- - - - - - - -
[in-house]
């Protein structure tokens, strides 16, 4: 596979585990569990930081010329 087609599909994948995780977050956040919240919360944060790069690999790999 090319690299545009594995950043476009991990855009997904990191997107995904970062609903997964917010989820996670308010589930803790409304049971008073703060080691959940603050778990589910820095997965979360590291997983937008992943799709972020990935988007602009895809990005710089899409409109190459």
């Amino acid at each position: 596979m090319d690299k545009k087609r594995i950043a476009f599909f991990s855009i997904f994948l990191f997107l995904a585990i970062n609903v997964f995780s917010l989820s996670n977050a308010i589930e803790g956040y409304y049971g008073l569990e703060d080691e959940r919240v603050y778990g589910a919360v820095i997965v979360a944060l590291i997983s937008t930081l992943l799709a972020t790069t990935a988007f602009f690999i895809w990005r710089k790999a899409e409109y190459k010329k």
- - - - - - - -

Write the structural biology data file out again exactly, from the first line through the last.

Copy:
[in-house]
């Protein structure tokens, strides 16, 4: 596979585990569990930081010329 087609599909994948995780977050956040919240919360944060790069690999790999 090319690299545009594995950043476009991990855009997904990191997107995904970062609903997964917010989820996670308010589930803790409304049971008073703060080691959940603050778990589910820095997965979360590291997983937008992943799709972020990935988007602009895809990005710089899409409109190459």
């Amino acid at each position: 596979m090319d690299k545009k087609r594995i950043a476009f599909f991990s855009i997904f994948l990191f997107l995904a585990i970062n609903v997964f995780s917010l989820s996670n977050a308010i589930e803790g956040y409304y049971g008073l569990e703060d080691e959940r919240v603050y778990g589910a919360v820095i997965v979360a944060l590291i997983s937008t930081l992943l799709a972020t790069t990935a988007f602009f690999i895809w990005r710089k790999a899409e409109y190459k010329k």